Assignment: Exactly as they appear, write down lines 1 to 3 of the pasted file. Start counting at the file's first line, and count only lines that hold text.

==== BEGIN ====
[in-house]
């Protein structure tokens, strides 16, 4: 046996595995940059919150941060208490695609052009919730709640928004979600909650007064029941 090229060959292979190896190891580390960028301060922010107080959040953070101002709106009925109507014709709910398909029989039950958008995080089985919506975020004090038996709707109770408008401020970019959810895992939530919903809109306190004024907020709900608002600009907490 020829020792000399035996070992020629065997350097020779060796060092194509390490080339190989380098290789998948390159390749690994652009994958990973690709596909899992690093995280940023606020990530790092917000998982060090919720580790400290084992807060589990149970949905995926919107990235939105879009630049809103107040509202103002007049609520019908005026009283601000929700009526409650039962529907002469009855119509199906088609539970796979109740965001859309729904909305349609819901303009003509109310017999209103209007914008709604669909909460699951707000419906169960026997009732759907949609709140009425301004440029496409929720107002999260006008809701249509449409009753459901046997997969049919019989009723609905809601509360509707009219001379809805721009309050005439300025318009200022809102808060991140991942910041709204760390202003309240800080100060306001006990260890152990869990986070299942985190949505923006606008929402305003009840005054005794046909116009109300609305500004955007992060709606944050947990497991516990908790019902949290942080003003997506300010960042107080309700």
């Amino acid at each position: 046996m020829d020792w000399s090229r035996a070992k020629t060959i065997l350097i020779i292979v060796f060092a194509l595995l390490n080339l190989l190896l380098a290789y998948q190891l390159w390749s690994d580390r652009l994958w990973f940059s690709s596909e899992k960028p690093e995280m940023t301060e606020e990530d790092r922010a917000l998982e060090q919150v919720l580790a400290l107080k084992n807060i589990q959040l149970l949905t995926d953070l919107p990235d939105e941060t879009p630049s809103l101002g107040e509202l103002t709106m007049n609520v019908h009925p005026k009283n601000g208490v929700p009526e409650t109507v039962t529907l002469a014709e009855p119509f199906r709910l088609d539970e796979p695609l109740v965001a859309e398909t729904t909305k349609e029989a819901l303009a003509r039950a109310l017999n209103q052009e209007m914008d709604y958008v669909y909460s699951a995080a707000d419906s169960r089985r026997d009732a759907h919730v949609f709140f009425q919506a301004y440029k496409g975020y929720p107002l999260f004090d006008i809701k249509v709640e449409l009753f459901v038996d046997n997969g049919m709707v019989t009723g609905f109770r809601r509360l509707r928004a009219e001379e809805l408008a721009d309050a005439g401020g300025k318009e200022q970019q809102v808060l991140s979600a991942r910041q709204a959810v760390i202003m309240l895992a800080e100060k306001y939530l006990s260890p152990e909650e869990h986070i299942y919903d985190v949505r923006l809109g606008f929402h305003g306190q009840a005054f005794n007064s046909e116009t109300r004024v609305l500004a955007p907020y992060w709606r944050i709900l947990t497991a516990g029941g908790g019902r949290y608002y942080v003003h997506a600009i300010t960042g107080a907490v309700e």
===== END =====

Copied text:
[in-house]
């Protein structure tokens, strides 16, 4: 046996595995940059919150941060208490695609052009919730709640928004979600909650007064029941 090229060959292979190896190891580390960028301060922010107080959040953070101002709106009925109507014709709910398909029989039950958008995080089985919506975020004090038996709707109770408008401020970019959810895992939530919903809109306190004024907020709900608002600009907490 020829020792000399035996070992020629065997350097020779060796060092194509390490080339190989380098290789998948390159390749690994652009994958990973690709596909899992690093995280940023606020990530790092917000998982060090919720580790400290084992807060589990149970949905995926919107990235939105879009630049809103107040509202103002007049609520019908005026009283601000929700009526409650039962529907002469009855119509199906088609539970796979109740965001859309729904909305349609819901303009003509109310017999209103209007914008709604669909909460699951707000419906169960026997009732759907949609709140009425301004440029496409929720107002999260006008809701249509449409009753459901046997997969049919019989009723609905809601509360509707009219001379809805721009309050005439300025318009200022809102808060991140991942910041709204760390202003309240800080100060306001006990260890152990869990986070299942985190949505923006606008929402305003009840005054005794046909116009109300609305500004955007992060709606944050947990497991516990908790019902949290942080003003997506300010960042107080309700």
């Amino acid at each position: 046996m020829d020792w000399s090229r035996a070992k020629t060959i065997l350097i020779i292979v060796f060092a194509l595995l390490n080339l190989l190896l380098a290789y998948q190891l390159w390749s690994d580390r652009l994958w990973f940059s690709s596909e899992k960028p690093e995280m940023t301060e606020e990530d790092r922010a917000l998982e060090q919150v919720l580790a400290l107080k084992n807060i589990q959040l149970l949905t995926d953070l919107p990235d939105e941060t879009p630049s809103l101002g107040e509202l103002t709106m007049n609520v019908h009925p005026k009283n601000g208490v929700p009526e409650t109507v039962t529907l002469a014709e009855p119509f199906r709910l088609d539970e796979p695609l109740v965001a859309e398909t729904t909305k349609e029989a819901l303009a003509r039950a109310l017999n209103q052009e209007m914008d709604y958008v669909y909460s699951a995080a707000d419906s169960r089985r026997d009732a759907h919730v949609f709140f009425q919506a301004y440029k496409g975020y929720p107002l999260f004090d006008i809701k249509v709640e449409l009753f459901v038996d046997n997969g049919m709707v019989t009723g609905f109770r809601r509360l509707r928004a009219e001379e809805l408008a721009d309050a005439g401020g300025k318009e200022q970019q809102v808060l991140s979600a991942r910041q709204a959810v760390i202003m309240l895992a800080e100060k306001y939530l006990s260890p152990e909650e869990h986070i299942y919903d985190v949505r923006l809109g606008f929402h305003g306190q009840a005054f005794n007064s046909e116009t109300r004024v609305l500004a955007p907020y992060w709606r944050i709900l947990t497991a516990g029941g908790g019902r949290y608002y942080v003003h997506a600009i300010t960042g107080a907490v309700e």